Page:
Faculty Author Type

Emeritus Faculty [Janis Sarra]

Published In

Annual Review of Insolvency Law

Document Type


Publication Date



bank resolution, financial institutions, insolvency, systemically important, financial services, banking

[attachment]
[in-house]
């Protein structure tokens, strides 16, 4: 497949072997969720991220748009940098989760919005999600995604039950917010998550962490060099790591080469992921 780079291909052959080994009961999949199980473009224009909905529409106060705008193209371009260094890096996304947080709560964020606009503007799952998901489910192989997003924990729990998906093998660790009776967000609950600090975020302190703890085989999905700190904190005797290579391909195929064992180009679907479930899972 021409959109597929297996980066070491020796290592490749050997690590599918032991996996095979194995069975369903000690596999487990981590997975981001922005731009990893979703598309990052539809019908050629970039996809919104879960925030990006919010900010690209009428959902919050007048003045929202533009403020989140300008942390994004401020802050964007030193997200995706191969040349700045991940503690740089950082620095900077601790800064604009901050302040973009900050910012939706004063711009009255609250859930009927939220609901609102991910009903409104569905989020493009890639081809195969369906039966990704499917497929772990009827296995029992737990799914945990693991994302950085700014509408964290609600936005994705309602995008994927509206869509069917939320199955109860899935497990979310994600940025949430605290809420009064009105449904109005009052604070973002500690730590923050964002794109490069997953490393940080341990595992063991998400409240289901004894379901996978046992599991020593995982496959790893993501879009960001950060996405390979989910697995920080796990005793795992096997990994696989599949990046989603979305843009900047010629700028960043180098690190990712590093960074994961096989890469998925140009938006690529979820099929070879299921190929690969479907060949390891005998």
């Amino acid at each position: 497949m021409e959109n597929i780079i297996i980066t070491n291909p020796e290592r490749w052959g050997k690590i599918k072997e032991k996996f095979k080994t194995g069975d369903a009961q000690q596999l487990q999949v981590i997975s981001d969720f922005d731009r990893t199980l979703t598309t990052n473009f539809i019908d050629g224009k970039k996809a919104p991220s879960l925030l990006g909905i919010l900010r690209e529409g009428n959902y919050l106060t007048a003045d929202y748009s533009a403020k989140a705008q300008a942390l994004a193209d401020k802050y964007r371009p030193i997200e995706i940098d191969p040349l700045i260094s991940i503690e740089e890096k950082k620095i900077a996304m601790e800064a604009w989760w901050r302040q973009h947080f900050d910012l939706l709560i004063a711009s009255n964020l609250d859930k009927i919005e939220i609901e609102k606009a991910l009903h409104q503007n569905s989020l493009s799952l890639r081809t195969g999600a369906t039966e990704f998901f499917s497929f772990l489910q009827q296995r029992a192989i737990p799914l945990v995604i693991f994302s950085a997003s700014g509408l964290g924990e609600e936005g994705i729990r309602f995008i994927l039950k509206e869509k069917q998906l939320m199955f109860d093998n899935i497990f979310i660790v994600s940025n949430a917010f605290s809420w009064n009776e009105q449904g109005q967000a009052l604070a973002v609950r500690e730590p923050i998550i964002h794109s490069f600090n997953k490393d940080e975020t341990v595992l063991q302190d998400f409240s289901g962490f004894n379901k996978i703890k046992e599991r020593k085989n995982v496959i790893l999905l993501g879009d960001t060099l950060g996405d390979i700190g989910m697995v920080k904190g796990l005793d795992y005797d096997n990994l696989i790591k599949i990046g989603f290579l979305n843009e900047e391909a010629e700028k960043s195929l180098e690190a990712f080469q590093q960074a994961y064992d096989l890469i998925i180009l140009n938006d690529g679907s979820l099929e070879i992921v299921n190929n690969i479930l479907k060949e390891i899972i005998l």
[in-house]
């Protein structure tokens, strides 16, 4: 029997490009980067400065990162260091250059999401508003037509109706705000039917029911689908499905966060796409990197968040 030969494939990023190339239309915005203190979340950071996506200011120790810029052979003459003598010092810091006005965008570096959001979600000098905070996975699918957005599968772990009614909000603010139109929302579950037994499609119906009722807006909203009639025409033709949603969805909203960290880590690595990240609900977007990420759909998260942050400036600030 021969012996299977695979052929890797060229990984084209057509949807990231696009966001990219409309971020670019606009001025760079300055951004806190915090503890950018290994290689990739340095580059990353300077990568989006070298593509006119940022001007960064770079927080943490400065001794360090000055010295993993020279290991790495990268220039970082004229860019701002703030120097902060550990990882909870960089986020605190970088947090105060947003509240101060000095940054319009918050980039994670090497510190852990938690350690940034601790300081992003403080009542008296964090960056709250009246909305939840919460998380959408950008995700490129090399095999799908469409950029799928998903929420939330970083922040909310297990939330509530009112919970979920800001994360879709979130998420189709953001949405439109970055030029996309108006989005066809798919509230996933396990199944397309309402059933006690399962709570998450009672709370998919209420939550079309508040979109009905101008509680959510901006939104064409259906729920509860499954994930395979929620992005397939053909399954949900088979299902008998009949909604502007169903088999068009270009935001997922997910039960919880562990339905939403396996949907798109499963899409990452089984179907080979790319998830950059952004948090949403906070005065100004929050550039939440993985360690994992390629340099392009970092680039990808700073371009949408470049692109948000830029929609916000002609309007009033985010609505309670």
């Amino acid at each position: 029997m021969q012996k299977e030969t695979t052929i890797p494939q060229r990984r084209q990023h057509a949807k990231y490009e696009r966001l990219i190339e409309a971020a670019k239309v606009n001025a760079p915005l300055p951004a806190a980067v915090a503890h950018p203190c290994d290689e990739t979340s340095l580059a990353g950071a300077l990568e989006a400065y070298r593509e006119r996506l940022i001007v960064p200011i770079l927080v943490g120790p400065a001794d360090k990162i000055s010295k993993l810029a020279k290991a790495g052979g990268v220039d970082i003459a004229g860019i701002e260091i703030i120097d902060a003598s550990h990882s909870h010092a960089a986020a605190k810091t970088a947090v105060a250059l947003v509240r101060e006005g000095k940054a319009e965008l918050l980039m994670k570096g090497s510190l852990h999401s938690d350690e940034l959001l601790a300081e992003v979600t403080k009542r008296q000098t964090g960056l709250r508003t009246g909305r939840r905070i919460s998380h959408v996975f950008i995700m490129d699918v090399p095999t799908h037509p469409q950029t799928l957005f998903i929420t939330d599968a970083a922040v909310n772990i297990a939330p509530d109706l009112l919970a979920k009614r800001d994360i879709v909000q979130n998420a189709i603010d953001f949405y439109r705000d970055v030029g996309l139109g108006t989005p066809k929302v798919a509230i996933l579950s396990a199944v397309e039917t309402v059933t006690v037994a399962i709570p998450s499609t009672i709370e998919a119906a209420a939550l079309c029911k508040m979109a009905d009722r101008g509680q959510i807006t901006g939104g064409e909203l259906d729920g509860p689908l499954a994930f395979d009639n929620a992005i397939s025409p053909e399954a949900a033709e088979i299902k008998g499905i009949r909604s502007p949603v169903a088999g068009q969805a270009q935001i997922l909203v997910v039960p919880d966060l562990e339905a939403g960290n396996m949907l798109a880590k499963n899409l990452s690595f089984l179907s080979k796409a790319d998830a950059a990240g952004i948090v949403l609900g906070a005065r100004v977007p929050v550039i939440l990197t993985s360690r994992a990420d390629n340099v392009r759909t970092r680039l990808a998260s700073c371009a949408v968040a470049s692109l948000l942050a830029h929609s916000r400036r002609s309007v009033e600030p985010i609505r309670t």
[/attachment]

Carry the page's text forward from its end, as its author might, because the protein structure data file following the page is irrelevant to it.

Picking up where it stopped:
Effective June 2017, Canada formalized its new resolution regime for “domestic systemically important banks”. This article examines the new resolution regime in the context of the early intervention program by the financial services regulator. The system offers a complex but integrated set of mechanisms to monitor the financial health of financial institutions, to intervene at an early stage of financial distress, and to resolve the financially distressed bank in a timely manner. Resolution is the restructuring of a financially distressed or insolvent bank by a designated authority. To “resolve” a bank is to use a series of tools under banking and insolvency legislation to address its financial distress in a manner that safeguards the public interest, including continuity of the bank’s critical functions. Resolution can provide for an orderly winding-up of the bank or restructuring to restore the viability of all or part of the institution to allow it to continue operating, called open bank resolution. The Canadian regime uses “bridge banks” as a resolution tool, where part or all of the assets, liabilities and/or shares are transferred to a temporary entity until they can be sold to a private-sector third party. It also implements “bail-in”, which allows preferred shares and debt to be converted into equity, placing part of the burden of bank failure on shareholders and creditors of the bank, minimizing costs to taxpayers. Given that banks have a critical intermediary role in the economy, financial difficulties need to be resolved in an orderly and efficient manner, avoiding undue disruption to the bank’s activities and instability of the financial system. However, there remain important issues in the Canadian resolution system in respect of financial conglomerate insolvency, in terms of oversight and coordination.



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